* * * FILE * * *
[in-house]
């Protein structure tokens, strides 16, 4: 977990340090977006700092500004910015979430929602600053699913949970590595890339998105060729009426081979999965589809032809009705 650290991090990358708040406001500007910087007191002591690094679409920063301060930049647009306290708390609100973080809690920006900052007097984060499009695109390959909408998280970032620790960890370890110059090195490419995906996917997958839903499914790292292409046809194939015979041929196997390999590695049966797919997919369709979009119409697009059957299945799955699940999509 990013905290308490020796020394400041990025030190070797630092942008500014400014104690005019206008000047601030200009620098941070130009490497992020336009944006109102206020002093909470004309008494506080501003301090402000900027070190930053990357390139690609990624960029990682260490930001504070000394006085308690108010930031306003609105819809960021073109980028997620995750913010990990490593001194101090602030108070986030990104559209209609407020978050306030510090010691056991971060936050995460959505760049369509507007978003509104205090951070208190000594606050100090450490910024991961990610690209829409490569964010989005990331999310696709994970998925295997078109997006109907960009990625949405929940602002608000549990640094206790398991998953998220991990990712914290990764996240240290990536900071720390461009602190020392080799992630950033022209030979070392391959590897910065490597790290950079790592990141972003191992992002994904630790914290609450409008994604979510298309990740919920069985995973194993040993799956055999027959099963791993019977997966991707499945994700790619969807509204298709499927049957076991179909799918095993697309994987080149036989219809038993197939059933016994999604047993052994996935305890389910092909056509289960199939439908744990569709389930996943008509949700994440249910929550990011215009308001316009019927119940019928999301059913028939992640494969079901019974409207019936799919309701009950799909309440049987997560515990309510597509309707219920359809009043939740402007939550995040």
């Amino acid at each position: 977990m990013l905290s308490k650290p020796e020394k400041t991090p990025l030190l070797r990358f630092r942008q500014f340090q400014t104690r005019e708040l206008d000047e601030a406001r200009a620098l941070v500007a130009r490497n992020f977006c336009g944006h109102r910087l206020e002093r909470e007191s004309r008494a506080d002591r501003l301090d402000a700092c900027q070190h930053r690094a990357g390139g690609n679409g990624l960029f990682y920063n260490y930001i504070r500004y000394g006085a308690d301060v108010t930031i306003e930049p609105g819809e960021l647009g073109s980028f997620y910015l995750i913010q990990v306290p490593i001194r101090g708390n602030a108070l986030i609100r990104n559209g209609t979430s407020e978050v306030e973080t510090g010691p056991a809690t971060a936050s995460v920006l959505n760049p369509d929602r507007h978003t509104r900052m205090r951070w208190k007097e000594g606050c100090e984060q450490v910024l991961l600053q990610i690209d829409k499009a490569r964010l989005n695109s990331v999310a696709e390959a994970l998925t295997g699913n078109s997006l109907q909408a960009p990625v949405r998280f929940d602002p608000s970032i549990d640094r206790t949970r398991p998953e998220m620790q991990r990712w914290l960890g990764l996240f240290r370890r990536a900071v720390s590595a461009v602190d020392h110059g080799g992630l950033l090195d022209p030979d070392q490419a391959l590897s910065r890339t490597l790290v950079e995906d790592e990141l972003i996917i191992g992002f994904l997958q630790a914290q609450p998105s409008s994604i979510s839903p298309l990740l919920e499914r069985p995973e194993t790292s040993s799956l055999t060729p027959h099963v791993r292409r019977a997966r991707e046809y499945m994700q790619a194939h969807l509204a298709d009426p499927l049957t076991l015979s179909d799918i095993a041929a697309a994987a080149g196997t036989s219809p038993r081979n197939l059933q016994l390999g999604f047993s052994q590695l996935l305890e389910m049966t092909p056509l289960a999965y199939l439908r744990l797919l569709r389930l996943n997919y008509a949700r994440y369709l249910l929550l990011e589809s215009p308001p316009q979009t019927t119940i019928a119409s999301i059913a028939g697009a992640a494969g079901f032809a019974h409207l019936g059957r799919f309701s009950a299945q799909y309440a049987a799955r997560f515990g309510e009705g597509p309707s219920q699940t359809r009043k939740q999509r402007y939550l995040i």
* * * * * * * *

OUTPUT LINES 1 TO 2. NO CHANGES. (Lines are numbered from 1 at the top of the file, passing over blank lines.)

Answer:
[in-house]
């Protein structure tokens, strides 16, 4: 977990340090977006700092500004910015979430929602600053699913949970590595890339998105060729009426081979999965589809032809009705 650290991090990358708040406001500007910087007191002591690094679409920063301060930049647009306290708390609100973080809690920006900052007097984060499009695109390959909408998280970032620790960890370890110059090195490419995906996917997958839903499914790292292409046809194939015979041929196997390999590695049966797919997919369709979009119409697009059957299945799955699940999509 990013905290308490020796020394400041990025030190070797630092942008500014400014104690005019206008000047601030200009620098941070130009490497992020336009944006109102206020002093909470004309008494506080501003301090402000900027070190930053990357390139690609990624960029990682260490930001504070000394006085308690108010930031306003609105819809960021073109980028997620995750913010990990490593001194101090602030108070986030990104559209209609407020978050306030510090010691056991971060936050995460959505760049369509507007978003509104205090951070208190000594606050100090450490910024991961990610690209829409490569964010989005990331999310696709994970998925295997078109997006109907960009990625949405929940602002608000549990640094206790398991998953998220991990990712914290990764996240240290990536900071720390461009602190020392080799992630950033022209030979070392391959590897910065490597790290950079790592990141972003191992992002994904630790914290609450409008994604979510298309990740919920069985995973194993040993799956055999027959099963791993019977997966991707499945994700790619969807509204298709499927049957076991179909799918095993697309994987080149036989219809038993197939059933016994999604047993052994996935305890389910092909056509289960199939439908744990569709389930996943008509949700994440249910929550990011215009308001316009019927119940019928999301059913028939992640494969079901019974409207019936799919309701009950799909309440049987997560515990309510597509309707219920359809009043939740402007939550995040």